Member Case Study: Knee Pain

author : AMSSM
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After about 45-60 minutes of generally light jogging I am getting shooting pain in the left side of the knee under the patella.

Member question from ssheahan
In 2001 I had my patella broken in half and slightly severed the lower knee ligaments (rugby injury). I had a pin put into the patella and the lower ligaments were repaired. I am currently training for and Ironman and have completed two marathons in 2006 and 2007. Of late I am getting strange pain in my left knee. After about 45-60 minutes of generally light jogging I am getting shooting pain in the left side of the knee under the patella.

 

I have done strength tests on the knee and it appears that the ligaments are not a problem. The pain can only be identified when on the run or going up the stairs or standing up on the bike. I have also noticed that in my long swims (2 km and longer) my left shoulder (another old rugby injury) starts to go dead. I have noticed that my shoulder is slightly raised (my neck muscles tense from protecting).

Are these injuries related, and what can I do for prevention and cure?


Answer by Kevin D. Walter, MD, FAAP and Travis Vande Berg, MPT

Member AMSSM


Knee pain is very common in endurance athletes. Your symptoms sound like patellofemoral pain syndrome (PFS), which is more common in people who have had a fracture around their knees. This is usually an overuse injury, but also may be a sign of arthritis. The cartilage on the undersurface of the kneecap rubs on the femur (thigh bone) with motion causing pain, which in turn may lessen the shock absorbing function of that cartilage. There are many other factors that can influence PFS, including poor flexibility, strength imbalances and deficits in the lower body, and biomechanical or alignment issues (like flat feet).

Most people will typically complain of pain during and after activity. It is usually worsened by stairs, running or biking hills, and even squatting or remaining in a sitting position for extended periods of time (like going to a movie theater). PFS should not cause knee swelling, locking, or instability.

Often cross training to decrease weight bearing activities and decrease hills can be helpful. Icing your knee after activity is also beneficial. However, some athletes need more restrictions and rest, and potentially physical therapy. Athletes with knee pain outside of activity and knee pain that impairs performance often need more aggressive treatment. It is important to be sure that you do a good warm up and do not suddenly increase your workout intensity. It is also necessary to make sure that your shoes fit properly and to ensure that they are not old or worn out. Athletes with flat feet may benefit from shoe inserts/orthotics.

Due to your old fracture, you are at increased risk for degenerative arthritis and chondromalacia (thinning of the hard cartilage on the undersurface of the kneecap). I would recommend seeing a physician to obtain x-rays of your knee and discuss further treatment. Since PFS can potentially be related to biomechanical abnormalities and muscular imbalances, I feel it is very difficult to treat without the assistance of medical professionals.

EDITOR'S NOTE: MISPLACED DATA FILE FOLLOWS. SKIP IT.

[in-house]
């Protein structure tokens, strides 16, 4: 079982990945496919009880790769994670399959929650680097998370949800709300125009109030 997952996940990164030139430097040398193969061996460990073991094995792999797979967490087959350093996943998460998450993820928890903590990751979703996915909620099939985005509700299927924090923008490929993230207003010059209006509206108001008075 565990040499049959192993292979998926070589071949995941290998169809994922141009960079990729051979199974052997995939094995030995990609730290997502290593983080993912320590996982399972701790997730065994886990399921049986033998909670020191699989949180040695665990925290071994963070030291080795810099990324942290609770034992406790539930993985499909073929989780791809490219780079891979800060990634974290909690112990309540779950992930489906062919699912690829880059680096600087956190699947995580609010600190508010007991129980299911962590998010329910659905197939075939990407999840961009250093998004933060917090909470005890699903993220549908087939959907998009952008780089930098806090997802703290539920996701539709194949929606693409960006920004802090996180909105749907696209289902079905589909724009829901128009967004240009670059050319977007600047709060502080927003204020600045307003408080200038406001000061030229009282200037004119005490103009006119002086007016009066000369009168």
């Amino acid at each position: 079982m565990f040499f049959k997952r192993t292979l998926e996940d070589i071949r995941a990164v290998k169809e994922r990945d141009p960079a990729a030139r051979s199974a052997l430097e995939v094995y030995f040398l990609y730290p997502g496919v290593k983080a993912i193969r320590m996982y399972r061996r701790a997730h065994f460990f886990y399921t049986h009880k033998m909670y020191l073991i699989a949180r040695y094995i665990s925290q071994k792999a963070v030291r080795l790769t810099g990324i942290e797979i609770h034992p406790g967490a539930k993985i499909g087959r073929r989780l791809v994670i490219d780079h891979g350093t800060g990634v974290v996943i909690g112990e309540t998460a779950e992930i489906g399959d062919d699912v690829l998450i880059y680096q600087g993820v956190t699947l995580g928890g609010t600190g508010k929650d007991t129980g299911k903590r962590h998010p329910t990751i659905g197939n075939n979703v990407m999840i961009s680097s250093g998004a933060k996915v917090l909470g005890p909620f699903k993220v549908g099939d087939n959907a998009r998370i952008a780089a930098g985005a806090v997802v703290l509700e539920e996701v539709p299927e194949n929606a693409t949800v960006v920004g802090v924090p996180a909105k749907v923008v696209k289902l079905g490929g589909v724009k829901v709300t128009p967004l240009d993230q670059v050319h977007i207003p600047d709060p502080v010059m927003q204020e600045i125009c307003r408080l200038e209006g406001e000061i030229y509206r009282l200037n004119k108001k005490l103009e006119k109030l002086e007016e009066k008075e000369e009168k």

Regarding your shoulder, without knowing more about your initial injury and your current symptoms, it is difficult to make any recommendations. It is unlikely that it is directly related to your knee pain, although it most likely is due to overuse as well. However, it could be do to a pinched or compressed nerve which gives you the dead arm sensation slowly over time as you repetitively compress it with the overhead motion of swimming. I would ask your sports medicine physician to evaluate your shoulder as well.

Kevin D. Walter, MD, FAAP
Travis Vande Berg, MPT
Medical College of Wisconsin
Children's Hospital of Wisconsin

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date: August 12, 2008

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The American Medical Society for Sports Medicine (AMSSM) was formed in 1991 to fill a void that has existed in sports medicine from its earliest beginnings. The founders most recognized and expert sports medicine specialists realized that while there are several physician organizations which support sports medicine, there has not been a forum specific for primary care non-surgical sports medicine physicians.

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The American Medical Society for Sports Medicine (AMSSM) was formed in 1991 to fill a void that has existed in sports medicine from its earliest beginnings. The founders most recognized and expert sports medicine specialists realized that while there are several physician organizations which support sports medicine, there has not been a forum specific for primary care non-surgical sports medicine physicians.

FIND A SPORTS MEDICINE DOCTOR

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